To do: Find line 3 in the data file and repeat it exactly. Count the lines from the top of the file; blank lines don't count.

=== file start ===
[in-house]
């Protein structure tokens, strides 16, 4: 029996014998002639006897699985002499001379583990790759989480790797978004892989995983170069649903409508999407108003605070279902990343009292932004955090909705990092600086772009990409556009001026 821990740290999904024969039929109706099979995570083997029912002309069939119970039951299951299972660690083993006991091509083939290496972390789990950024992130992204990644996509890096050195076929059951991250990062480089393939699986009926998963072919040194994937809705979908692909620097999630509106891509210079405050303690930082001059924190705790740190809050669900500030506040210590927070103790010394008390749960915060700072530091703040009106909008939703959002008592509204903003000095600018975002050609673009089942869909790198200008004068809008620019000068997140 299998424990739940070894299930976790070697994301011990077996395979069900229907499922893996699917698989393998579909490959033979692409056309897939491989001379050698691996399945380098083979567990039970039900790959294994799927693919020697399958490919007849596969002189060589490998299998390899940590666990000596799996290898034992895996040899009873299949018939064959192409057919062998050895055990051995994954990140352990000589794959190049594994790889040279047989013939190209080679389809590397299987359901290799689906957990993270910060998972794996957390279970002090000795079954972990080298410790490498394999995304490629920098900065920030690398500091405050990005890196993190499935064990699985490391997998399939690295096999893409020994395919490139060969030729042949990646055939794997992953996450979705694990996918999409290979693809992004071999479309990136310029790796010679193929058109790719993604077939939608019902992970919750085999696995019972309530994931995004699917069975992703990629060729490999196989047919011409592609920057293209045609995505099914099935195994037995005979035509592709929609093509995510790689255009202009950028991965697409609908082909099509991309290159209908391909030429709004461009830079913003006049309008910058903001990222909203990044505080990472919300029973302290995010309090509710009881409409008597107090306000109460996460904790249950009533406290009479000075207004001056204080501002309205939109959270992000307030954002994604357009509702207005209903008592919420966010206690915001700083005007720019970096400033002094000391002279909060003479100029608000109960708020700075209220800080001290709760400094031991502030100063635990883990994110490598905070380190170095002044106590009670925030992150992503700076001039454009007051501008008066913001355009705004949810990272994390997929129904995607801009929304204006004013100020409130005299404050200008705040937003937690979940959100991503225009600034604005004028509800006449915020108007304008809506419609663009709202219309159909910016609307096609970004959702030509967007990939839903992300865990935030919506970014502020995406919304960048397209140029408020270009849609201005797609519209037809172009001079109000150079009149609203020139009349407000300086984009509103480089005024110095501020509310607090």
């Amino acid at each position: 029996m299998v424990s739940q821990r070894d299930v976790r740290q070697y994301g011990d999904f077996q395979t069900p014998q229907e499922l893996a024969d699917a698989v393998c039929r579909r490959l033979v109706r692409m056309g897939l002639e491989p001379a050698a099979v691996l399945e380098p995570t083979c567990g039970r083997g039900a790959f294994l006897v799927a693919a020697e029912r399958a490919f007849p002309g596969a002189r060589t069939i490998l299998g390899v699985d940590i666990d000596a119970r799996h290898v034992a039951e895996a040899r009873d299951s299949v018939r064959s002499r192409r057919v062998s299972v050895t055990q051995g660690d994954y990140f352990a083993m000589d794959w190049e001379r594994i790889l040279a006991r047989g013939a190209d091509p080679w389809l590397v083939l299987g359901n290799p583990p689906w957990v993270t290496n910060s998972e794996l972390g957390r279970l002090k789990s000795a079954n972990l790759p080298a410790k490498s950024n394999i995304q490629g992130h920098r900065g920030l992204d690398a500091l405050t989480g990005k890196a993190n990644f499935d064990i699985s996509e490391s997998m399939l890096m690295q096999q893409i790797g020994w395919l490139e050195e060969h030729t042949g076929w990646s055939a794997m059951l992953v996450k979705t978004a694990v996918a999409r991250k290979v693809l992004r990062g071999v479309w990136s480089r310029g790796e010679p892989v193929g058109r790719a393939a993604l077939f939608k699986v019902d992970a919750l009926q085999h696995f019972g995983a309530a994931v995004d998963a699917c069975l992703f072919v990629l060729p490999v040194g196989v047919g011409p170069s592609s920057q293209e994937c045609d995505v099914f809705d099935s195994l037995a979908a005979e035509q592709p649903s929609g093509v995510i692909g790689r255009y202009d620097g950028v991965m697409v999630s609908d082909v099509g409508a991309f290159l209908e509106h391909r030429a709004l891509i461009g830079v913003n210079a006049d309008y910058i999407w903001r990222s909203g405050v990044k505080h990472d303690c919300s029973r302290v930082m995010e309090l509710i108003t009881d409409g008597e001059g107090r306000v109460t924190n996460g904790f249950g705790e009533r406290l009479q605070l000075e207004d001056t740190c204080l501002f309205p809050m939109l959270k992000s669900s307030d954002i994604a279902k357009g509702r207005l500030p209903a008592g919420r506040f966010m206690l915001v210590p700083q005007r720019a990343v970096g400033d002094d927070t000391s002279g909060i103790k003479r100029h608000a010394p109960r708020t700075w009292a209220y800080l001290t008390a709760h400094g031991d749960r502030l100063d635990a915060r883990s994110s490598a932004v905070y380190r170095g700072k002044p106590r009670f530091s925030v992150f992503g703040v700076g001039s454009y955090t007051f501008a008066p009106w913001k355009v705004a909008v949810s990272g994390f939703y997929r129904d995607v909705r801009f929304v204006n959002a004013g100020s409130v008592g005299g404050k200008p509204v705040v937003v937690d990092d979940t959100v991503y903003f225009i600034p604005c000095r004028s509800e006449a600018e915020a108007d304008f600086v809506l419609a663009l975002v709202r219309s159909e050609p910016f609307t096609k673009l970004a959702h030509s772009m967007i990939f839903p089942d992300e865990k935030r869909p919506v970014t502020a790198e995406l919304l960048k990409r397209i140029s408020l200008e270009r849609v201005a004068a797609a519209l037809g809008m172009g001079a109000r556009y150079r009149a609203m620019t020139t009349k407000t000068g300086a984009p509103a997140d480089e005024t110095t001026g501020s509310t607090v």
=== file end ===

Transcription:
């Amino acid at each position: 029996m299998v424990s739940q821990r070894d299930v976790r740290q070697y994301g011990d999904f077996q395979t069900p014998q229907e499922l893996a024969d699917a698989v393998c039929r579909r490959l033979v109706r692409m056309g897939l002639e491989p001379a050698a099979v691996l399945e380098p995570t083979c567990g039970r083997g039900a790959f294994l006897v799927a693919a020697e029912r399958a490919f007849p002309g596969a002189r060589t069939i490998l299998g390899v699985d940590i666990d000596a119970r799996h290898v034992a039951e895996a040899r009873d299951s299949v018939r064959s002499r192409r057919v062998s299972v050895t055990q051995g660690d994954y990140f352990a083993m000589d794959w190049e001379r594994i790889l040279a006991r047989g013939a190209d091509p080679w389809l590397v083939l299987g359901n290799p583990p689906w957990v993270t290496n910060s998972e794996l972390g957390r279970l002090k789990s000795a079954n972990l790759p080298a410790k490498s950024n394999i995304q490629g992130h920098r900065g920030l992204d690398a500091l405050t989480g990005k890196a993190n990644f499935d064990i699985s996509e490391s997998m399939l890096m690295q096999q893409i790797g020994w395919l490139e050195e060969h030729t042949g076929w990646s055939a794997m059951l992953v996450k979705t978004a694990v996918a999409r991250k290979v693809l992004r990062g071999v479309w990136s480089r310029g790796e010679p892989v193929g058109r790719a393939a993604l077939f939608k699986v019902d992970a919750l009926q085999h696995f019972g995983a309530a994931v995004d998963a699917c069975l992703f072919v990629l060729p490999v040194g196989v047919g011409p170069s592609s920057q293209e994937c045609d995505v099914f809705d099935s195994l037995a979908a005979e035509q592709p649903s929609g093509v995510i692909g790689r255009y202009d620097g950028v991965m697409v999630s609908d082909v099509g409508a991309f290159l209908e509106h391909r030429a709004l891509i461009g830079v913003n210079a006049d309008y910058i999407w903001r990222s909203g405050v990044k505080h990472d303690c919300s029973r302290v930082m995010e309090l509710i108003t009881d409409g008597e001059g107090r306000v109460t924190n996460g904790f249950g705790e009533r406290l009479q605070l000075e207004d001056t740190c204080l501002f309205p809050m939109l959270k992000s669900s307030d954002i994604a279902k357009g509702r207005l500030p209903a008592g919420r506040f966010m206690l915001v210590p700083q005007r720019a990343v970096g400033d002094d927070t000391s002279g909060i103790k003479r100029h608000a010394p109960r708020t700075w009292a209220y800080l001290t008390a709760h400094g031991d749960r502030l100063d635990a915060r883990s994110s490598a932004v905070y380190r170095g700072k002044p106590r009670f530091s925030v992150f992503g703040v700076g001039s454009y955090t007051f501008a008066p009106w913001k355009v705004a909008v949810s990272g994390f939703y997929r129904d995607v909705r801009f929304v204006n959002a004013g100020s409130v008592g005299g404050k200008p509204v705040v937003v937690d990092d979940t959100v991503y903003f225009i600034p604005c000095r004028s509800e006449a600018e915020a108007d304008f600086v809506l419609a663009l975002v709202r219309s159909e050609p910016f609307t096609k673009l970004a959702h030509s772009m967007i990939f839903p089942d992300e865990k935030r869909p919506v970014t502020a790198e995406l919304l960048k990409r397209i140029s408020l200008e270009r849609v201005a004068a797609a519209l037809g809008m172009g001079a109000r556009y150079r009149a609203m620019t020139t009349k407000t000068g300086a984009p509103a997140d480089e005024t110095t001026g501020s509310t607090v």